‘Mum knew something was up because she hadn’t heard from him in two days. She knew something wasn’t right,’ his sister Sally told Daily Mail Australia. 

Two days after beginning his new job, Jacob’s family received a call from his best friend informing them he’d been found dead.

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Jacob (pictured left) was an ‘extravagant personality’ according to mother Pamela (centre) and sister Sally (right)

‘He was face-timing me on his way home that day, had just sold thousands of dollars worth of clothes to a famous basketballer,’ Sally said.

‘He was fine, mum said she spoke to him before he went to bed like normal. What 28-year-old dies of natural causes in their sleep?’ 

Sally said he was a ‘prime candidate’ for SUDEP, given his hectic work schedule and lifestyle.

‘He partied very hard, didn’t drink alcohol but he smoked and drank excessive amounts of energy drinks,’ she told Daily Mail Australia.

Like many Australian families, Jacob’s had never heard of SUDEP and were completely unaware of its danger.

‘We thought why havent we heard about this before, I never thought he’d die of epilepsy,’ mother Pamela said.

Sally added: ‘We thought brain aneurism or heart attack because what else do fit 28-year-olds die of in their sleep?’

They say the tireless work of the Epilepsy Centre in Adelaide has helped their family and numerous others deal with the reality of SUDEP.

The family participate in charity runs and events raising money for the institute every year. 

South Australia, the Northern Territory and recently Western Australia are the only states and territories that receive no funding for epilepsy.  

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Jacob had recently moved to the United States where he was working for a luxury retailer

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The mother of Maddie Gill, a ‘vivacious and larger than life’ 22-year-old who died of SUDEP when taking an afternoon nap in December last year, told Daily Mail Australia education needs to become more prevalent to avoid future tragedies.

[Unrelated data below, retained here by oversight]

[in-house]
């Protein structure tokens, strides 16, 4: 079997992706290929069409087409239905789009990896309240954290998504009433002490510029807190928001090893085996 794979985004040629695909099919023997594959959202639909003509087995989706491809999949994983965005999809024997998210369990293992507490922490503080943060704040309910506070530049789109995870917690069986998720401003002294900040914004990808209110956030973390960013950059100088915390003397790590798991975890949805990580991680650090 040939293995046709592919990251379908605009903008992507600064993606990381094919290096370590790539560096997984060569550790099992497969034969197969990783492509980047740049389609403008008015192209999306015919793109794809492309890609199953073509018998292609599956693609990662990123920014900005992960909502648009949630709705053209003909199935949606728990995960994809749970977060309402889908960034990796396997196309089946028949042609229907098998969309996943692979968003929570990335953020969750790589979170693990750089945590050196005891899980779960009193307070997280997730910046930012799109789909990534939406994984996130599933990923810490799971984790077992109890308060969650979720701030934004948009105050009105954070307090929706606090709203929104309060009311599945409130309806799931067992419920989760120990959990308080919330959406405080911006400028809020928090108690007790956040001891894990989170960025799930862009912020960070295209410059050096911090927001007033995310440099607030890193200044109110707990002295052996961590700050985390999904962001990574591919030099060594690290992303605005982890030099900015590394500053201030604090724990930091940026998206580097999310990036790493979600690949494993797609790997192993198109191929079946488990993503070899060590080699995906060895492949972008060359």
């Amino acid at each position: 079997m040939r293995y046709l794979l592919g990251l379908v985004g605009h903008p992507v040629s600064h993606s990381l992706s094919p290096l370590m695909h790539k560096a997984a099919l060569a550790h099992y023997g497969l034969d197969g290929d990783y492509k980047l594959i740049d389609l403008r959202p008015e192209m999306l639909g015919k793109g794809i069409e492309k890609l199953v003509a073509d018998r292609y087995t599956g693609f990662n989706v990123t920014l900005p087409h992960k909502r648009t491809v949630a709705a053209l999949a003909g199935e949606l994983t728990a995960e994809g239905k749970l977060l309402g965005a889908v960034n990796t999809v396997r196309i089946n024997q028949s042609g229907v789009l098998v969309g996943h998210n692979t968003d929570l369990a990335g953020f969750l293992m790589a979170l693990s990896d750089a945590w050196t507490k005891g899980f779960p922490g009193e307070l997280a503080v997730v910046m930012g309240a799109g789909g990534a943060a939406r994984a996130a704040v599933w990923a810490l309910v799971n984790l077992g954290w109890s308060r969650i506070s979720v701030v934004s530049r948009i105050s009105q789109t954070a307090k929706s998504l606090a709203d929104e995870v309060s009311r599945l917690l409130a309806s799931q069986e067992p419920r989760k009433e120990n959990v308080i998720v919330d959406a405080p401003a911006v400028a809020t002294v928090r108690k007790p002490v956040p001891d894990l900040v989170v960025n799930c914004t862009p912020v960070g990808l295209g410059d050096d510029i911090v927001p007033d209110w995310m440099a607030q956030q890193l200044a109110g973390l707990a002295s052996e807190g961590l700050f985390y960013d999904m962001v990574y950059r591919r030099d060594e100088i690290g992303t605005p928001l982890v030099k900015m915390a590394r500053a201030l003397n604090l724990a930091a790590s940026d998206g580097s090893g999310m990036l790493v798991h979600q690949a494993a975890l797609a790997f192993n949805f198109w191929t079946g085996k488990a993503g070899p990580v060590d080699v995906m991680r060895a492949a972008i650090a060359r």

Maddie had plans to put up her Christmas tree and spend time with her roommates on the night of December 5, 2020.

But the 22-year-old was feeling drained and exhausted after finishing an early shift at a dental surgery in Brisbane.

She called her mother, Debra Tibbotts, on the way home to chat about her morning, as she did most days, and said she’d be going home to take a nap. She never woke up.  

‘She sounded exhausted,’ Ms Tibbotts told Daily Mail Australia. 

‘I told her to go home, eat some lunch and have a rest and that she’d feel better.’

Several hours after she fell asleep, one of her flatmates popped into the room to check on her and made the grim discovery.  

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Maddie was diagnosed with absence seizures early in primary school, but didn’t have her first seizure until 2009, when she was 11 years old.

It had been been six years since her last seizure, and she was on stabilising medication which was keeping Maddie’s condition under control. 

‘She was doing so well, her whole world had just opened up,’ Ms Tibbotts and her husband Chris said. 

‘Nobody really talks about it. People don’t know enough about it, it’s almost like it’s a dirty secret or a forgotten bad cousin, and Mads would be so proud that even though her death it’s starting to get talked about more.

‘No parent should have to bury a child. She was this beautiful young woman with the world at her feet… she had such a zest for life.’  

Maddie’s parents want to encourage everyone who can to support epilepsy foundations, and those suffering to seek further education about the dangers of SUDEP.

The couple hope that Maddie’s death might encourage more public discourse and awareness about epilepsy and associated conditions.